“Avoid asking candidates to make a big decision. Keep asking for small decisions until their relocation is a logical next step. People resist making big decisions without enough information – and asking them to pull up roots and move is a very big decision because it potentially impacts a whole family. Do you tell your candidates in the first conversation that they must move to your town? If so, you are probably making relocation a more difficult issue.”
One recommendation is to invite the spouse along for the interview, so they can get their eyes on their potential new home as well. Work to ensure that your candidate and anyone else involved in their decision-making process has adequate information to make the choice.
8. Consider a Delayed Relocation
Relocation is the number one hurdle to successfully hiring an out of state candidate, especially for highly skilled or high-level positions that require years of experience. The older a candidate is, the more likely they are to have established roots, including children they don’t want to uproot or a spouse’s income they can’t disregard.
One possible solution to this problem, recommended by Joe Matar at Brazen, is an extended or delayed relocation. Allow your candidate to work partially or fully remote for a while before a deadline to come into the office. Whether you fly them into the office every other week, or you simply accommodate them working remotely most of the time while they work on the transition, these kinds of accommodations can go a long way.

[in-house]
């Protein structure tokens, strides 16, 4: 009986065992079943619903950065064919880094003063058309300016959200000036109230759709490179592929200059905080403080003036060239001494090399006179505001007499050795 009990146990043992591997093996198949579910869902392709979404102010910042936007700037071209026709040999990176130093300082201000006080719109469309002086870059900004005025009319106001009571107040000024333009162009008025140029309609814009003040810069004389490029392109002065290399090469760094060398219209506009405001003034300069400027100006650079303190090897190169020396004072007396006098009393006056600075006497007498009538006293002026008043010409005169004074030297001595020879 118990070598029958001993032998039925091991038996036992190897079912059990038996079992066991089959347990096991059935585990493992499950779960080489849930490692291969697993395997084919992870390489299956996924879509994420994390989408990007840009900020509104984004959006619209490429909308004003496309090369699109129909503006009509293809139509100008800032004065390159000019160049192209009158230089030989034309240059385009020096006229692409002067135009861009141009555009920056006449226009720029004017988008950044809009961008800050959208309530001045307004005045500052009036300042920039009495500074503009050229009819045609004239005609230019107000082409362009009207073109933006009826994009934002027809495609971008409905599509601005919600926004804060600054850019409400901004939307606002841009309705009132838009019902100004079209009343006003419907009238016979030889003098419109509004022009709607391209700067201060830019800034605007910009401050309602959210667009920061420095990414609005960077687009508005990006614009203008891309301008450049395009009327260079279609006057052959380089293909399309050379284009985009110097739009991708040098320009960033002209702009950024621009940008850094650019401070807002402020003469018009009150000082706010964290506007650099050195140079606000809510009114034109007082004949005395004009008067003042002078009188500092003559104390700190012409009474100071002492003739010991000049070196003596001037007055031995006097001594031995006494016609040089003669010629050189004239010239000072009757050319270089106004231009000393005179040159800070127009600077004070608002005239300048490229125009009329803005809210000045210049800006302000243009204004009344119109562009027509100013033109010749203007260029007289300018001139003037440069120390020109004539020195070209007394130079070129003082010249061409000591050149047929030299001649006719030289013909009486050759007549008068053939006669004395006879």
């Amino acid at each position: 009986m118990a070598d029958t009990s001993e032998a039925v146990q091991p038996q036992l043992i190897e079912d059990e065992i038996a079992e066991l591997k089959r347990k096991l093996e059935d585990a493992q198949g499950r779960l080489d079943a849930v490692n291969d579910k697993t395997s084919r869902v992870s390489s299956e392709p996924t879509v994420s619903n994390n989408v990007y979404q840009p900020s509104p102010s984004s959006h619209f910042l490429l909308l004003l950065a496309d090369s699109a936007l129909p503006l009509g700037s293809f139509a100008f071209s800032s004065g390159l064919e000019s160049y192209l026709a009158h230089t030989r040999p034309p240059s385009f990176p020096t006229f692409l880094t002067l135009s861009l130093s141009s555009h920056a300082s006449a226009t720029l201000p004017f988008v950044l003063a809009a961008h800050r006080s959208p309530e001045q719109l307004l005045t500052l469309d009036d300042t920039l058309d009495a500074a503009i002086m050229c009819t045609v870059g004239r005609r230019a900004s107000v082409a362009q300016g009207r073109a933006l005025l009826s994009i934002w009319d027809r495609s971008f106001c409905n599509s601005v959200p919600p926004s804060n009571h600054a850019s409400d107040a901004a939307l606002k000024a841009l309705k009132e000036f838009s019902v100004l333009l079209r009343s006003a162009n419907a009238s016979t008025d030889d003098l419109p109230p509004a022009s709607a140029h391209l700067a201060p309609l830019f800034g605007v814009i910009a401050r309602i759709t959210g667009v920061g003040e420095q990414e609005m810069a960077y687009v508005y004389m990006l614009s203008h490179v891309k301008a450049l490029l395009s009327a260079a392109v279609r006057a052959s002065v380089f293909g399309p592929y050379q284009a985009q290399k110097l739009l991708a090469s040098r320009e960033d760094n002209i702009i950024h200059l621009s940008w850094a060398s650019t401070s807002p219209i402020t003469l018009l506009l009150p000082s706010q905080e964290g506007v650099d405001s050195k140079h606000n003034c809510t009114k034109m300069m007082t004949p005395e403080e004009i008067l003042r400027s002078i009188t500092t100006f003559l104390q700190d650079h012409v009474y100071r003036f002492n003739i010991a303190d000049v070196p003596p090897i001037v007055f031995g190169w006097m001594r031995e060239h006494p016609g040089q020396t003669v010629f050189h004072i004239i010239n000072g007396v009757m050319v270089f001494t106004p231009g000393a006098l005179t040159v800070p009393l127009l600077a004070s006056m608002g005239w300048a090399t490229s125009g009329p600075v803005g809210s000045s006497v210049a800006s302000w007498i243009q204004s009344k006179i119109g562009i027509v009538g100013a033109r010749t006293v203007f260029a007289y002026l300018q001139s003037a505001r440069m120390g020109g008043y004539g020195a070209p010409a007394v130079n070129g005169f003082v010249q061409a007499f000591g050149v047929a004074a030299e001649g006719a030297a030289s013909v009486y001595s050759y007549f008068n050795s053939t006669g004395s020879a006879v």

9. Consider Professional Objections
When relocating for a job out of state, candidates are necessarily more concerned about their future in a new area, especially if the cost of living is higher than they’re used to. If your company is owned by a private equity firm, they may be concerned that you’ll be sold out from under them and they’ll be left with nothing. If your job offer is appealing, they’ll look to the future, to see what options they have for growth, or if they’ll have to jump ship in a few years to move to another company.